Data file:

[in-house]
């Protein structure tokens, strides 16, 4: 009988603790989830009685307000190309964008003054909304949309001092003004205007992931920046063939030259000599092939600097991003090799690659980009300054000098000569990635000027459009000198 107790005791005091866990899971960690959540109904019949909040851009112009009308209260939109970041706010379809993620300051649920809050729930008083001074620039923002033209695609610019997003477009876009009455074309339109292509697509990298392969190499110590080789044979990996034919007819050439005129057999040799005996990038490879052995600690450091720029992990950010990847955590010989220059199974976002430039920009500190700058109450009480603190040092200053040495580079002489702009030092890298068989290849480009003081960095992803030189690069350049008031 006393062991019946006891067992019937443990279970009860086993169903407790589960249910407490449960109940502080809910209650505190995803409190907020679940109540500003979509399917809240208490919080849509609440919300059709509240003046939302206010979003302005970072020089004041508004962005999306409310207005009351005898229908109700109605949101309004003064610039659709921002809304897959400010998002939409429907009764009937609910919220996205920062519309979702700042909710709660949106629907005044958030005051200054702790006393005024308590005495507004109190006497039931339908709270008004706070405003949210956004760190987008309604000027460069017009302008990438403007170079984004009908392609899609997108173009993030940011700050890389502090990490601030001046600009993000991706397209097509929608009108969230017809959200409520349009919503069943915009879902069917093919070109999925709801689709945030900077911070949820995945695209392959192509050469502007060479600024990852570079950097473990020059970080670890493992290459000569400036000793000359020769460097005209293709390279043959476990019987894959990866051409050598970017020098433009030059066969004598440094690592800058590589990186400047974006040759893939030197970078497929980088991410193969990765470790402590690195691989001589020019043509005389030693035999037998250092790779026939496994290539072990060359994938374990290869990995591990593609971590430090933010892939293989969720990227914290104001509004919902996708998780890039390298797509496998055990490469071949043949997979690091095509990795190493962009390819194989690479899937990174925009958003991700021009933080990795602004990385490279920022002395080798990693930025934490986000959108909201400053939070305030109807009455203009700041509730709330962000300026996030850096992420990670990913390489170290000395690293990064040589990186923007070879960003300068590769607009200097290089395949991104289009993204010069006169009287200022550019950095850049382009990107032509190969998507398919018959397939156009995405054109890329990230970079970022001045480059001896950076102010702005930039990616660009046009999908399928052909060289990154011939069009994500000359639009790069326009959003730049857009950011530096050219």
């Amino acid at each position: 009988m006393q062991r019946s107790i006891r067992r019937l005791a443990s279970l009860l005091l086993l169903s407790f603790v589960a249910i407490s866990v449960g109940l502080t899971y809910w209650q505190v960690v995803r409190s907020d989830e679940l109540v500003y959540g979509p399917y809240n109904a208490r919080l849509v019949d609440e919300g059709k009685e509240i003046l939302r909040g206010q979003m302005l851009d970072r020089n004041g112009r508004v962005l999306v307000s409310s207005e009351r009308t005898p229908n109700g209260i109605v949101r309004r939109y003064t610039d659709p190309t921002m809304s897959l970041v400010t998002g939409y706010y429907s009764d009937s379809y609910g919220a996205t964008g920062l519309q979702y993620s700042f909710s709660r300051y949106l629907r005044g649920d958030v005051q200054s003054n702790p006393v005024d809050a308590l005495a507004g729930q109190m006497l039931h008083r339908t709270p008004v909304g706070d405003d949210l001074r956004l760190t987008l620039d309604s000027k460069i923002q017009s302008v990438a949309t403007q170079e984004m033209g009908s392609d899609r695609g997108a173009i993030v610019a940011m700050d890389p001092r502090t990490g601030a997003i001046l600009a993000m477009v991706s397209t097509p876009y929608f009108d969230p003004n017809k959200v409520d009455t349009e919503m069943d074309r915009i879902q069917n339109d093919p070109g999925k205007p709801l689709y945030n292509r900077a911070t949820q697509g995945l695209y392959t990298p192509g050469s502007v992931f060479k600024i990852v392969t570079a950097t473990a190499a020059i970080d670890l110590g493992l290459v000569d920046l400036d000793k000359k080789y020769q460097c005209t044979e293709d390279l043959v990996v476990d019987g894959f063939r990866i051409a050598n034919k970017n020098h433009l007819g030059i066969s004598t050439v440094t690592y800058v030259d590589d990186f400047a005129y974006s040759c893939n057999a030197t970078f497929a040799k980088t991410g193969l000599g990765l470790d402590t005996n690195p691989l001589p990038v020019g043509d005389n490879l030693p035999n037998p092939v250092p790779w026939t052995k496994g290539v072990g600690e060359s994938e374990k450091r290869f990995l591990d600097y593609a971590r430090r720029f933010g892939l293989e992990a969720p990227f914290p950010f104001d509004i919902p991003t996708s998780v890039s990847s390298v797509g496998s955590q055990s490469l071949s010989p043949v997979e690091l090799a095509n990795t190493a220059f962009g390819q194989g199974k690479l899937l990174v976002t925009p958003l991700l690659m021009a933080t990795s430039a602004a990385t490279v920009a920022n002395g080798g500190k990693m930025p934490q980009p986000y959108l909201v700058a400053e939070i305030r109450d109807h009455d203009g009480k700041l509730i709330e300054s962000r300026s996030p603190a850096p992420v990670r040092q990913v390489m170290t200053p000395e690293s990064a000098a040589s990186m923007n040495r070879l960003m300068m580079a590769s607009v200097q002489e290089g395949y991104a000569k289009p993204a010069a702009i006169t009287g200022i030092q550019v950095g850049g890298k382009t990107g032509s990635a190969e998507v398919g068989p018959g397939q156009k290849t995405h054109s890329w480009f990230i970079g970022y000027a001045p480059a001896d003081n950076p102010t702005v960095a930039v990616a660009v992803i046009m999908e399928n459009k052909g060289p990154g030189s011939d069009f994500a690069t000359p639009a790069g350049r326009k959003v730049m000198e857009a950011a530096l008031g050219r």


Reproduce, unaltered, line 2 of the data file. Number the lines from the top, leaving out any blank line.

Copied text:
């Protein structure tokens, strides 16, 4: 009988603790989830009685307000190309964008003054909304949309001092003004205007992931920046063939030259000599092939600097991003090799690659980009300054000098000569990635000027459009000198 107790005791005091866990899971960690959540109904019949909040851009112009009308209260939109970041706010379809993620300051649920809050729930008083001074620039923002033209695609610019997003477009876009009455074309339109292509697509990298392969190499110590080789044979990996034919007819050439005129057999040799005996990038490879052995600690450091720029992990950010990847955590010989220059199974976002430039920009500190700058109450009480603190040092200053040495580079002489702009030092890298068989290849480009003081960095992803030189690069350049008031 006393062991019946006891067992019937443990279970009860086993169903407790589960249910407490449960109940502080809910209650505190995803409190907020679940109540500003979509399917809240208490919080849509609440919300059709509240003046939302206010979003302005970072020089004041508004962005999306409310207005009351005898229908109700109605949101309004003064610039659709921002809304897959400010998002939409429907009764009937609910919220996205920062519309979702700042909710709660949106629907005044958030005051200054702790006393005024308590005495507004109190006497039931339908709270008004706070405003949210956004760190987008309604000027460069017009302008990438403007170079984004009908392609899609997108173009993030940011700050890389502090990490601030001046600009993000991706397209097509929608009108969230017809959200409520349009919503069943915009879902069917093919070109999925709801689709945030900077911070949820995945695209392959192509050469502007060479600024990852570079950097473990020059970080670890493992290459000569400036000793000359020769460097005209293709390279043959476990019987894959990866051409050598970017020098433009030059066969004598440094690592800058590589990186400047974006040759893939030197970078497929980088991410193969990765470790402590690195691989001589020019043509005389030693035999037998250092790779026939496994290539072990060359994938374990290869990995591990593609971590430090933010892939293989969720990227914290104001509004919902996708998780890039390298797509496998055990490469071949043949997979690091095509990795190493962009390819194989690479899937990174925009958003991700021009933080990795602004990385490279920022002395080798990693930025934490986000959108909201400053939070305030109807009455203009700041509730709330962000300026996030850096992420990670990913390489170290000395690293990064040589990186923007070879960003300068590769607009200097290089395949991104289009993204010069006169009287200022550019950095850049382009990107032509190969998507398919018959397939156009995405054109890329990230970079970022001045480059001896950076102010702005930039990616660009046009999908399928052909060289990154011939069009994500000359639009790069326009959003730049857009950011530096050219």